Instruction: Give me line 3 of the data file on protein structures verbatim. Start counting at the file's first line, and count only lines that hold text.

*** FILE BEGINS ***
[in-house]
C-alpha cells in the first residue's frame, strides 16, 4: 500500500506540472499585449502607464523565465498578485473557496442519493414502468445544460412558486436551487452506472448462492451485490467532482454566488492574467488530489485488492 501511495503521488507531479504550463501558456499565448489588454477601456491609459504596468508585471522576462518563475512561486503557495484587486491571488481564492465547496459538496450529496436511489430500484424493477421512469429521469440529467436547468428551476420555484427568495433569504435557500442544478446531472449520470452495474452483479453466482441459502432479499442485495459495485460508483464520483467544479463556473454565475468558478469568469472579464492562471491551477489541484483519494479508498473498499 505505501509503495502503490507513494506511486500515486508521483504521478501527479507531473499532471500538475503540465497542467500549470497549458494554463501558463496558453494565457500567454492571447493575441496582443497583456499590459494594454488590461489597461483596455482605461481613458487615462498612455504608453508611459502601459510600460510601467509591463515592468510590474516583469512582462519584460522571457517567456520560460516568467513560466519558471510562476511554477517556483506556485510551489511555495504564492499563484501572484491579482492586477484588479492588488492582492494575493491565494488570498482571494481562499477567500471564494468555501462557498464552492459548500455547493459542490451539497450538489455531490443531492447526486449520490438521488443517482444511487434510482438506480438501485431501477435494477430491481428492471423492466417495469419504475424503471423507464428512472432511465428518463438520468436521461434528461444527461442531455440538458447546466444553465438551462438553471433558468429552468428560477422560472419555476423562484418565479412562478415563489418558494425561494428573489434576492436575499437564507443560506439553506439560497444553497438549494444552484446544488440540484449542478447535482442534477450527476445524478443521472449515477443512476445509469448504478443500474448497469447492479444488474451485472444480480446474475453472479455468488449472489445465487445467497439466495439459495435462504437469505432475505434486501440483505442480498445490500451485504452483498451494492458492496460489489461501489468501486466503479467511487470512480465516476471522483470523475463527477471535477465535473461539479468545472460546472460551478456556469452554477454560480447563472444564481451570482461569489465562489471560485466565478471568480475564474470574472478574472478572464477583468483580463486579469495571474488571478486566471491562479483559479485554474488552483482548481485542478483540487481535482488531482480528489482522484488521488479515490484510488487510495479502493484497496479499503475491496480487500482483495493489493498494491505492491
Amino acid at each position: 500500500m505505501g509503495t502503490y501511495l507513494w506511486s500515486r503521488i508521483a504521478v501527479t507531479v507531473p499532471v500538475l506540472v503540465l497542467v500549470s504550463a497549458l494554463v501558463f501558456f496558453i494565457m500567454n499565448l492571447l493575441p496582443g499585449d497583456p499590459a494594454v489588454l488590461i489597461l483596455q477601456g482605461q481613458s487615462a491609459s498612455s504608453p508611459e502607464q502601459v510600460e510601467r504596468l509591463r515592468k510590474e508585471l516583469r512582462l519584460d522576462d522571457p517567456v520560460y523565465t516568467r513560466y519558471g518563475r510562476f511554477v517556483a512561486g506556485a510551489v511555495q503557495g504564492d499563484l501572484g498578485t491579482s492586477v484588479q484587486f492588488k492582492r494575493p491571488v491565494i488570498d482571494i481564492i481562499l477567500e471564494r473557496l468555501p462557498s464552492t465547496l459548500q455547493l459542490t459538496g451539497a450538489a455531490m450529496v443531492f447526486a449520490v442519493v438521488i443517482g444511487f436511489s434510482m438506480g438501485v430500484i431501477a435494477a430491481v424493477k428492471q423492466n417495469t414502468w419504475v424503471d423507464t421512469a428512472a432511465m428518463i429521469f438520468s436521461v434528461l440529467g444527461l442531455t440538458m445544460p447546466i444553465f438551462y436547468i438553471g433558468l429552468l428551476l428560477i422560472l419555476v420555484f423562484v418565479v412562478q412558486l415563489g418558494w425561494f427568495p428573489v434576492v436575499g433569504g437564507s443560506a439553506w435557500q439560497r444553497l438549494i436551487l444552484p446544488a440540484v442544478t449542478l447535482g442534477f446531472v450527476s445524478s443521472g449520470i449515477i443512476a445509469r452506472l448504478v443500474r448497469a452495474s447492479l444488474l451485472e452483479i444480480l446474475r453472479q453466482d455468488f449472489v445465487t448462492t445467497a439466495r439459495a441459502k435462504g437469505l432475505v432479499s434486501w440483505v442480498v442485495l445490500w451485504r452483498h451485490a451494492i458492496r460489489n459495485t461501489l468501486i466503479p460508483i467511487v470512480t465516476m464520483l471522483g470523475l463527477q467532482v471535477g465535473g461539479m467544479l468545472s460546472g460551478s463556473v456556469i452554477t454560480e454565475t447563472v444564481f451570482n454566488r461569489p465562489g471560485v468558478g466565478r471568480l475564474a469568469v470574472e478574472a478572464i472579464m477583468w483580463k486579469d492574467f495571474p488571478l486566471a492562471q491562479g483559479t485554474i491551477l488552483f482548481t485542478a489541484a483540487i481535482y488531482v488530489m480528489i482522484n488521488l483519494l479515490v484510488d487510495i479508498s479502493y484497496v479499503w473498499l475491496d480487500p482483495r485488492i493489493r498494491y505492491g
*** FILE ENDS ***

Amino acid at each position: 500500500m505505501g509503495t502503490y501511495l507513494w506511486s500515486r503521488i508521483a504521478v501527479t507531479v507531473p499532471v500538475l506540472v503540465l497542467v500549470s504550463a497549458l494554463v501558463f501558456f496558453i494565457m500567454n499565448l492571447l493575441p496582443g499585449d497583456p499590459a494594454v489588454l488590461i489597461l483596455q477601456g482605461q481613458s487615462a491609459s498612455s504608453p508611459e502607464q502601459v510600460e510601467r504596468l509591463r515592468k510590474e508585471l516583469r512582462l519584460d522576462d522571457p517567456v520560460y523565465t516568467r513560466y519558471g518563475r510562476f511554477v517556483a512561486g506556485a510551489v511555495q503557495g504564492d499563484l501572484g498578485t491579482s492586477v484588479q484587486f492588488k492582492r494575493p491571488v491565494i488570498d482571494i481564492i481562499l477567500e471564494r473557496l468555501p462557498s464552492t465547496l459548500q455547493l459542490t459538496g451539497a450538489a455531490m450529496v443531492f447526486a449520490v442519493v438521488i443517482g444511487f436511489s434510482m438506480g438501485v430500484i431501477a435494477a430491481v424493477k428492471q423492466n417495469t414502468w419504475v424503471d423507464t421512469a428512472a432511465m428518463i429521469f438520468s436521461v434528461l440529467g444527461l442531455t440538458m445544460p447546466i444553465f438551462y436547468i438553471g433558468l429552468l428551476l428560477i422560472l419555476v420555484f423562484v418565479v412562478q412558486l415563489g418558494w425561494f427568495p428573489v434576492v436575499g433569504g437564507s443560506a439553506w435557500q439560497r444553497l438549494i436551487l444552484p446544488a440540484v442544478t449542478l447535482g442534477f446531472v450527476s445524478s443521472g449520470i449515477i443512476a445509469r452506472l448504478v443500474r448497469a452495474s447492479l444488474l451485472e452483479i444480480l446474475r453472479q453466482d455468488f449472489v445465487t448462492t445467497a439466495r439459495a441459502k435462504g437469505l432475505v432479499s434486501w440483505v442480498v442485495l445490500w451485504r452483498h451485490a451494492i458492496r460489489n459495485t461501489l468501486i466503479p460508483i467511487v470512480t465516476m464520483l471522483g470523475l463527477q467532482v471535477g465535473g461539479m467544479l468545472s460546472g460551478s463556473v456556469i452554477t454560480e454565475t447563472v444564481f451570482n454566488r461569489p465562489g471560485v468558478g466565478r471568480l475564474a469568469v470574472e478574472a478572464i472579464m477583468w483580463k486579469d492574467f495571474p488571478l486566471a492562471q491562479g483559479t485554474i491551477l488552483f482548481t485542478a489541484a483540487i481535482y488531482v488530489m480528489i482522484n488521488l483519494l479515490v484510488d487510495i479508498s479502493y484497496v479499503w473498499l475491496d480487500p482483495r485488492i493489493r498494491y505492491g